Modern theology and theological ethics is deeply formed by this development. In my project I investigate twentieth century German and American theology. Germany is interesting because of its deeply ambiguous relationship to the liberal nation-state until 1945, and its intense debate about liberalism and the nation-state. The USA is atypical as nation-state, but it is the paradigm of the liberal nation-state. The respective fates of Germany and the USA during the twentieth century have, of course, been deeply interconnected. So also German and American theology.

The form of my investigation is historical, but the purpose is systematic. I have chosen a few theologians to study as representatives of different theological traditions (in a loose MacIntyrean sense), and I try to analyze these theological traditions as forms of social practice in interaction with their ecclesial, social, political, and cultural contexts. My starting point is Ernst Troeltsch’s liberal and nationalistic Protestantism. He is ideal to begin with because historically, sociologically, and theologically he describes the issues I deal with in a better and clearer way than most other theologians. The categories he used have shaped much of twentieth century theology and ethics, both in Germany and in USA. One of the main aims of the project, however, is to show the deeply problematical nature of his description and of the categories he used and to demonstrate how these categories have distorted theology’s reading of reality.

Twentieth century history has led to a series of deep epistemological crises for German church life and theology (the periods 1918, 1933-45, were, of course, the most significant) and I try through some important exemplary cases to show how German theology has attempted to deal with these crises. On the side of Protestant liberalism I study the politically intensely antiliberal theology of Emmanuel Hirsch and the attempt to restore and continue the “unfinished liberal projects” of Troeltsch and Hirsch in the circle around Trutz Rendtorff.

There is, of course, another alternative, the tradition of Barthian theology and the Confessing church. In Barth’s theology the union between nation-state and church is broken, nation and state are relativised, the independence of the church is maintained, and a Trinitarian understanding of the politics of the church is developed. I also follow up what happens with this tradition through a discussion of the contemporary Lutheran theologian Wolfgang Huber (more influenced by Bonhoeffer and than Barth), now bishop in Berlin. Huber is an example of a theological defense of the liberal tradition (in a “social democratic” form) that goes beyond the nation-state in his developments of the tradition of human rights and a planetary ethics and in his discussions of how to deal with increasing multiculturalism. Although he is not a Barthian, I think he is also an example of the fate of the “Barthian” tradition in German theology. In the absence of a church and a church practice that could sustain the sort of ecclesial politics Barth assumed, one increasingly bases one’s theology on different social movements and ideological developments.

The discussion of these two traditions leads me into a historiographical controversy in current German theology, because the attempt – surprising for many – to rehabilitate Hirsch’s liberal theology (not his politics) correlates with a certain delegitimation of the Confessing Church and with attempts to show (1) the basically apolitical, or anti-liberal (or even fascistic) character of Barth’s theology which contributed to the weakness of the Weimar democracy; and/or (2) that Barth’s theology was only one moment in liberal Protestantism. My way of telling this story is very different, and is therefore also a contribution to a German debate.

Troeltsch is also very important for American Protestant theology. The tradition from Reinhold Niebuhr to Max Stackhouse is deeply Troeltschian. I start however with Walter Rauschenbusch, who is also influenced by Troeltsch, though not to the same degree. All of them have in common that the USA as a national project is in the center of their work. But the national context (the USA instead of Germany) makes a great deal of difference. Of contemporary theologians I use Stackhouse as an important example of an attempt to deal with globalization and the emergence of what he describes as a cosmopolitan civilization in which human rights plays a central role.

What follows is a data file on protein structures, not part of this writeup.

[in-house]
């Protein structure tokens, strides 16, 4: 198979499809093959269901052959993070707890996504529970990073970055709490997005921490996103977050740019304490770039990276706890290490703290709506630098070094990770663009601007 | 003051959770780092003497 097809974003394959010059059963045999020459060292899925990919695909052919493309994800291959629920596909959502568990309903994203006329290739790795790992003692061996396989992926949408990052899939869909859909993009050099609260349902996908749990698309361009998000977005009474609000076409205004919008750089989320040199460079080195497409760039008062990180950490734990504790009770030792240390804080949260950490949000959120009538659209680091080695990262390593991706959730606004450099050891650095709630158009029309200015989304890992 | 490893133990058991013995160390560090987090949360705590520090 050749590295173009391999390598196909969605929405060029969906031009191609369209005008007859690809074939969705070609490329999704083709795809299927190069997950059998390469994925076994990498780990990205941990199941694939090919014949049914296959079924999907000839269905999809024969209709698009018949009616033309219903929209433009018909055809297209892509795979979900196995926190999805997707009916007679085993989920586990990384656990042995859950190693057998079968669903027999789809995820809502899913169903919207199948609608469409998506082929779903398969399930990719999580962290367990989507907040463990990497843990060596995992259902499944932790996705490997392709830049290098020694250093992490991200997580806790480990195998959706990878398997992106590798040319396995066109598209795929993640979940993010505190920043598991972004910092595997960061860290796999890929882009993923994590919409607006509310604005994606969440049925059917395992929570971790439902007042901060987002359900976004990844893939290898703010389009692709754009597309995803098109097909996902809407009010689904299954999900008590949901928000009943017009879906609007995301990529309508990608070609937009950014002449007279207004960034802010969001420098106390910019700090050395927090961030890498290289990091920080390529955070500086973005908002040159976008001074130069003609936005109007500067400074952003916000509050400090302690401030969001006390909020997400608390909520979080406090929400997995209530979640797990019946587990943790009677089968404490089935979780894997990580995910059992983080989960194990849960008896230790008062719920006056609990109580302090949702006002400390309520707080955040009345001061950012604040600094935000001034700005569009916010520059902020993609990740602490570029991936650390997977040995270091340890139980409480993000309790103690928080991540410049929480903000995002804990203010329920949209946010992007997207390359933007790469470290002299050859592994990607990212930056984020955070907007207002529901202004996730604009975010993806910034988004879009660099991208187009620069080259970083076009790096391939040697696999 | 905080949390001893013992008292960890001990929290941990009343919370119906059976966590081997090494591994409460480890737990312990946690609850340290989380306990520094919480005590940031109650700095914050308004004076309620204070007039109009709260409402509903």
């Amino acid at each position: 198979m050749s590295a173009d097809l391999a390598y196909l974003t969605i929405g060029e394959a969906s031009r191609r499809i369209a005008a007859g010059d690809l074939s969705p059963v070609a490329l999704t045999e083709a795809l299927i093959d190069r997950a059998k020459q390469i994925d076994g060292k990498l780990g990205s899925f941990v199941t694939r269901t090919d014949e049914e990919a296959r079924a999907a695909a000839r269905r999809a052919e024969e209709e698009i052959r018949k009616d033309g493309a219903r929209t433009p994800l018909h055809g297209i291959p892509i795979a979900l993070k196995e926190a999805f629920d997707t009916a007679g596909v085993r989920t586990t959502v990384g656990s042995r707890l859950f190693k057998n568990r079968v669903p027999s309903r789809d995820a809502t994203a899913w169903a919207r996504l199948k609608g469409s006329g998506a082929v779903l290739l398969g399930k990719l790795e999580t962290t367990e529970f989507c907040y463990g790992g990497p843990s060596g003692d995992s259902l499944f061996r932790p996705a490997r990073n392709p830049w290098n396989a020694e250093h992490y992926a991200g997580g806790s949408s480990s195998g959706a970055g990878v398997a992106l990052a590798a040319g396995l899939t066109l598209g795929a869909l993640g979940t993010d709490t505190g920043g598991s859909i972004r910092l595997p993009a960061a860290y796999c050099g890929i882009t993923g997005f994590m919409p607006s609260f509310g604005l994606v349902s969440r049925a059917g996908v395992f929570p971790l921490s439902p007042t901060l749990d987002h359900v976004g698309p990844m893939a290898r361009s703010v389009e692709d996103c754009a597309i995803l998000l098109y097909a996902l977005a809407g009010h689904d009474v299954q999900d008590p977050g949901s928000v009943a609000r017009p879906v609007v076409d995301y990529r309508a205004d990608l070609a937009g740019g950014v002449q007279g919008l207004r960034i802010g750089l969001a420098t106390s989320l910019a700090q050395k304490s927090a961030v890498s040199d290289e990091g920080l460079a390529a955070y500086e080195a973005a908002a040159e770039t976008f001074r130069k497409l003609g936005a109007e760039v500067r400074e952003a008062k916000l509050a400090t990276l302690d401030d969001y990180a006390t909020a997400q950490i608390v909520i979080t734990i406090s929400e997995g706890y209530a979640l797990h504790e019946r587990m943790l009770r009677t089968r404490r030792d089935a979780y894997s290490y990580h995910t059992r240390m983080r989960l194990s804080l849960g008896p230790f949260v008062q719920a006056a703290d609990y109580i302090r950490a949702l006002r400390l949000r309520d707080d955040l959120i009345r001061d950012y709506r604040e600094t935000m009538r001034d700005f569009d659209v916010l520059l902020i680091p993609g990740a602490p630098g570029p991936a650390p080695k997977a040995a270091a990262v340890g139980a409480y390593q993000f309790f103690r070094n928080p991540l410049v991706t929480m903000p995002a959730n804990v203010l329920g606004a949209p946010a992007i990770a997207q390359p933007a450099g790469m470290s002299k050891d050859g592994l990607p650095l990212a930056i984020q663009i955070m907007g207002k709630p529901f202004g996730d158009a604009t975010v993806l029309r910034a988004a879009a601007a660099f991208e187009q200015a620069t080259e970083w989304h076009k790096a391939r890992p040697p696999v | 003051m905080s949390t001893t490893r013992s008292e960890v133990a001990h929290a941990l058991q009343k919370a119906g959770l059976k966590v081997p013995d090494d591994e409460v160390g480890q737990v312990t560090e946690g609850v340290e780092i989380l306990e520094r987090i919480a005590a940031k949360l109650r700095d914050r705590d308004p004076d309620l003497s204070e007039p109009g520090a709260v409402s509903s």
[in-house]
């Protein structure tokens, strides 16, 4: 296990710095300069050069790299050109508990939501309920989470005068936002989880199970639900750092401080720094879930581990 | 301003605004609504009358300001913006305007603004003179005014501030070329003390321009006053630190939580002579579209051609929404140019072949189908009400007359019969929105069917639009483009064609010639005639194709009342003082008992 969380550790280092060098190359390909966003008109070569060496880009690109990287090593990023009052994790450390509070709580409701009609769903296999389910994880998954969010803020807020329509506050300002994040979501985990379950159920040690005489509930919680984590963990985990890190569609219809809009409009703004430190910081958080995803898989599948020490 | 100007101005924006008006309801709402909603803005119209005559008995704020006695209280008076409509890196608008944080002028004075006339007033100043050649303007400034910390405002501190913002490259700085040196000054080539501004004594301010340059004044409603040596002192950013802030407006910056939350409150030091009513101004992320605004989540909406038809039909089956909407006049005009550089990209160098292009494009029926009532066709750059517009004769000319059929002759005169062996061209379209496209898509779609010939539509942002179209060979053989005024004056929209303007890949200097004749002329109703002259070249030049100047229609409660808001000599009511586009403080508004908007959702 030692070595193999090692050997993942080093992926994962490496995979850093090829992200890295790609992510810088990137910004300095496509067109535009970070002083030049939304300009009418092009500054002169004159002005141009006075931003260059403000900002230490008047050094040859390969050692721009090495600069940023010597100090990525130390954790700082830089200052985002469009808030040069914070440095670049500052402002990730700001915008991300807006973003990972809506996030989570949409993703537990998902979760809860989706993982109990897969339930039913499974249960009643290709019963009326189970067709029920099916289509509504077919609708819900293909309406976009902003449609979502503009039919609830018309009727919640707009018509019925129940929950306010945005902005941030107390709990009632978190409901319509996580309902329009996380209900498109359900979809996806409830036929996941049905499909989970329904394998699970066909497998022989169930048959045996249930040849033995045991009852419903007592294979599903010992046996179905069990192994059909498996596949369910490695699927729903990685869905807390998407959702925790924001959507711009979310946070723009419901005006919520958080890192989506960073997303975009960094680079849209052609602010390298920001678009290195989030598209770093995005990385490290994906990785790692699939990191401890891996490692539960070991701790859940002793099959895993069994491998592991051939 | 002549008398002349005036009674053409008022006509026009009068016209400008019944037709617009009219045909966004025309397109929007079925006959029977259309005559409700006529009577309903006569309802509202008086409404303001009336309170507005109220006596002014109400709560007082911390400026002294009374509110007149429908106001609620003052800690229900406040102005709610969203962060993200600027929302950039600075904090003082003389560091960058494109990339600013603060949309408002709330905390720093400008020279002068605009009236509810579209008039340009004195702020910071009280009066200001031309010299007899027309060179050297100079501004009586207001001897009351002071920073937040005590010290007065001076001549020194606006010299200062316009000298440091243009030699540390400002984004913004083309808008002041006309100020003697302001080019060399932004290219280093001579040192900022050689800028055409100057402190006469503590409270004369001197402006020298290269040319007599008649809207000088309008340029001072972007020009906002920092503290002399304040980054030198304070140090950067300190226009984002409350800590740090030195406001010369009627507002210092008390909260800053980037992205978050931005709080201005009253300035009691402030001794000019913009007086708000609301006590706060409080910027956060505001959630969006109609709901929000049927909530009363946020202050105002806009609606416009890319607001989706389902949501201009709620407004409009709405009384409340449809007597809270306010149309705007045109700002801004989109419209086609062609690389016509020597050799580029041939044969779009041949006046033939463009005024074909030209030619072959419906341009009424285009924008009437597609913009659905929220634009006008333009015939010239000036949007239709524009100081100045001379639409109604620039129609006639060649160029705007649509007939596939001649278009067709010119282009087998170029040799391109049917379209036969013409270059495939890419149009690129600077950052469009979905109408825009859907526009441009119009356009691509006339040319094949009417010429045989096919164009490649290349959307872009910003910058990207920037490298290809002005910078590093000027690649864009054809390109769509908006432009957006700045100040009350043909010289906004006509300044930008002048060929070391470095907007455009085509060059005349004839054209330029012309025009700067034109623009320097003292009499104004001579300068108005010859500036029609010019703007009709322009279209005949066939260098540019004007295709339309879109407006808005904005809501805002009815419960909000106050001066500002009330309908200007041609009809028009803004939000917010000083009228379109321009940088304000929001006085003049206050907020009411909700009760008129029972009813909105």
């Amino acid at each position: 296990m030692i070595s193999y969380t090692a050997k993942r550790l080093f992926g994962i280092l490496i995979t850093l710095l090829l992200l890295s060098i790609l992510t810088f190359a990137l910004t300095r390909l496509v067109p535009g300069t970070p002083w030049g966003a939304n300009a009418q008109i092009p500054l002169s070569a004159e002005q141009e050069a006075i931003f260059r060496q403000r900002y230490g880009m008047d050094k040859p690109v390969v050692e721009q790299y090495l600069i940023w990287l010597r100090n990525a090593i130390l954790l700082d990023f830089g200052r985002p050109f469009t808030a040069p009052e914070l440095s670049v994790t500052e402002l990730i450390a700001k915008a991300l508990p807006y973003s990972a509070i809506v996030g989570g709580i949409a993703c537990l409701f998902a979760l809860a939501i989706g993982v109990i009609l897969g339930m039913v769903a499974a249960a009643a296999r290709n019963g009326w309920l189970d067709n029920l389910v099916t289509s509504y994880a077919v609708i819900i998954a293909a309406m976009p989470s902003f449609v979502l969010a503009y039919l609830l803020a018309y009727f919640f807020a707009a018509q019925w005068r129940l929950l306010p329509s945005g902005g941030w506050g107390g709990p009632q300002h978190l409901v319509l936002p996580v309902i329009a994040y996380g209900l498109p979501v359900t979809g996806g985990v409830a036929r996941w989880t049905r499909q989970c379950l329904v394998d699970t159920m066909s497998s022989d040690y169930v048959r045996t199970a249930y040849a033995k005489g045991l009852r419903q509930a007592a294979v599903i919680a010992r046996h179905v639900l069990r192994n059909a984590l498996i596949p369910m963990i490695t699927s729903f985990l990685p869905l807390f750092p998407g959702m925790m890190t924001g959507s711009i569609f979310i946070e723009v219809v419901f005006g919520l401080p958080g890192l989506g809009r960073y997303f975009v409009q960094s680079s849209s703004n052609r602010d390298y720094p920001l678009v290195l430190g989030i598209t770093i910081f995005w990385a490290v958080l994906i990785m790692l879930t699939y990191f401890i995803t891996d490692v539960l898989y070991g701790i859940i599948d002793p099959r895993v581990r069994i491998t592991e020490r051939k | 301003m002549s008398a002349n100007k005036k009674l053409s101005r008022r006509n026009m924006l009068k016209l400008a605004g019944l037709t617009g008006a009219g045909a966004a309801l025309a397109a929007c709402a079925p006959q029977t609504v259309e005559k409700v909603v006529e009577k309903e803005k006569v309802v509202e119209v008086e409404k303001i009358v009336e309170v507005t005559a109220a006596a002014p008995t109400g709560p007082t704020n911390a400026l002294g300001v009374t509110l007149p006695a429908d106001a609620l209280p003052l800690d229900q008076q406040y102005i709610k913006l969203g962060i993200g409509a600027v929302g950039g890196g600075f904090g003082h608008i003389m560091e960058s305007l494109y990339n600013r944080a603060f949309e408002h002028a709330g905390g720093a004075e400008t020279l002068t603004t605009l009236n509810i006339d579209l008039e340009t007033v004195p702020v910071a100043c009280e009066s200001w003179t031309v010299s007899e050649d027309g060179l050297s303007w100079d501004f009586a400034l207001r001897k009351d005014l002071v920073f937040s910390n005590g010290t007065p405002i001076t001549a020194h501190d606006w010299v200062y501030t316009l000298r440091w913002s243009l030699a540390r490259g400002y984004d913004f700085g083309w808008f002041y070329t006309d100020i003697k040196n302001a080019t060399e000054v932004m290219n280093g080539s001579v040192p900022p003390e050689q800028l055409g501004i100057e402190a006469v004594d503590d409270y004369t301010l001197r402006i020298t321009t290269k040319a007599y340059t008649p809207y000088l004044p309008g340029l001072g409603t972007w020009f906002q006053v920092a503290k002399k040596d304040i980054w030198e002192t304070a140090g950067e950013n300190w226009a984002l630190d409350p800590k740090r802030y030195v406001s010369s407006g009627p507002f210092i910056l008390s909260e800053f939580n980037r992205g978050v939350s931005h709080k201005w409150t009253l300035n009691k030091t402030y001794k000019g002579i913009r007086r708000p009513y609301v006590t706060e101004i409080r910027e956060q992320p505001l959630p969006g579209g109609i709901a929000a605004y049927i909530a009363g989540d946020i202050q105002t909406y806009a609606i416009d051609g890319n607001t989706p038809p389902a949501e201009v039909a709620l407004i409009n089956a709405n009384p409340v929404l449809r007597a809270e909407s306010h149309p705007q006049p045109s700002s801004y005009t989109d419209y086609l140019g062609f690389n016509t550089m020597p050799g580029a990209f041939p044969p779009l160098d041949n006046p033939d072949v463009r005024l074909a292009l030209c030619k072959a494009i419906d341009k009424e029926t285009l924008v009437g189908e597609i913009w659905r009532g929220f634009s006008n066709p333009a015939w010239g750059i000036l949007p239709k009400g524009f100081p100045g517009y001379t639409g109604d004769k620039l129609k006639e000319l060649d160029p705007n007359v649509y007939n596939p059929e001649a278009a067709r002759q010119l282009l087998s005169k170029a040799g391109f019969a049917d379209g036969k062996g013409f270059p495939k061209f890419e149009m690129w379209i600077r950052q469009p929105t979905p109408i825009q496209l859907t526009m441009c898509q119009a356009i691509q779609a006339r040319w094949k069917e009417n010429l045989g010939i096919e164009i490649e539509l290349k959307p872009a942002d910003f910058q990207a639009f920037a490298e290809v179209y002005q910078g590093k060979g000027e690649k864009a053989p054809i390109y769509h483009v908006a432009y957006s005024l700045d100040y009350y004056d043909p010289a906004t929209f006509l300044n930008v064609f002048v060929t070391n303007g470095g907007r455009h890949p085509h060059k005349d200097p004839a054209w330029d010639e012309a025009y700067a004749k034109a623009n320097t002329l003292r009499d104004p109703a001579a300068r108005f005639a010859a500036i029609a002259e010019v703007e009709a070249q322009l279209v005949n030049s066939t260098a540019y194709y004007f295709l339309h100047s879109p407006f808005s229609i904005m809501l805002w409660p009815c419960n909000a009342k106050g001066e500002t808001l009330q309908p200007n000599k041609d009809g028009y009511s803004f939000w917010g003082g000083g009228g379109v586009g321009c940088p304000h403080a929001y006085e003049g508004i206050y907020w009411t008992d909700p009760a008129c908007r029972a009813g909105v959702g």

There is also in the USA an alternative theological tradition, represented in my study by John Howard Yoder. He can at the same time be seen in part as taking up and transforming the Barthian tradition. In fact, I try to argue that in some respects he furnishes Barth’s theology with the ecclesiology necessary to avoid ending up where the Barthian tradition has ended up in Germany. I suppose it is obvious that my own sympathies lie basically with the broad Barth-Yoder -trajectory, although my position is developed further in critical dialog with alternative traditions and contemporary moral, political, and social theory.

The investigation of these traditions is guided by questions like 1) how do they describe (theologically, historically, and sociologically) the emergence and the development of the liberal nation-states (and especially Germany and the USA) and their relations to church and theology; 2) how are the institutions and languages of liberal democracy and their relationships to the church understood; 3) how do their different theological “idioms” shape their analyses; and 4) how are these analyses and theological “idioms” related to different ecclesiologies and church practices.

To summarize, I think my investigation is a contribution on several levels:

1) By dealing with the relationships between church, theology and the liberal nation-state, I deal head-on with one of the main factors that has shaped modern church life and theology. I thus try to offer a substantive contribution to a Christian reading of modern society and to many of the issues that are central in the current debate. The project is therefore also a contribution to the dialog between theology and social theory and the social sciences. One of the more distinctive characteristics of my current and previous research is precisely my extensive, theologically informed, critical use of contemporary social theory and science.

2) Because the liberal nation-state has been so important for the nature of the modern ethical project and therefore also for theological ethics, my project is also a contribution to the ongoing discussion of how to do Christian ethics in our contemporary context.

3) Through my focus on the relationship between Protestant theology and the liberal nation-state and through the comparison between Germany and America, my project throws new light on the developments of German and American theology and ethics. My research therefore also contributes to the ongoing debate between the (quite different) theologies represented by people like Barth and Yoder, on the one side, and, say, Niebuhr, Stackhouse, and Rendtorff, on the other.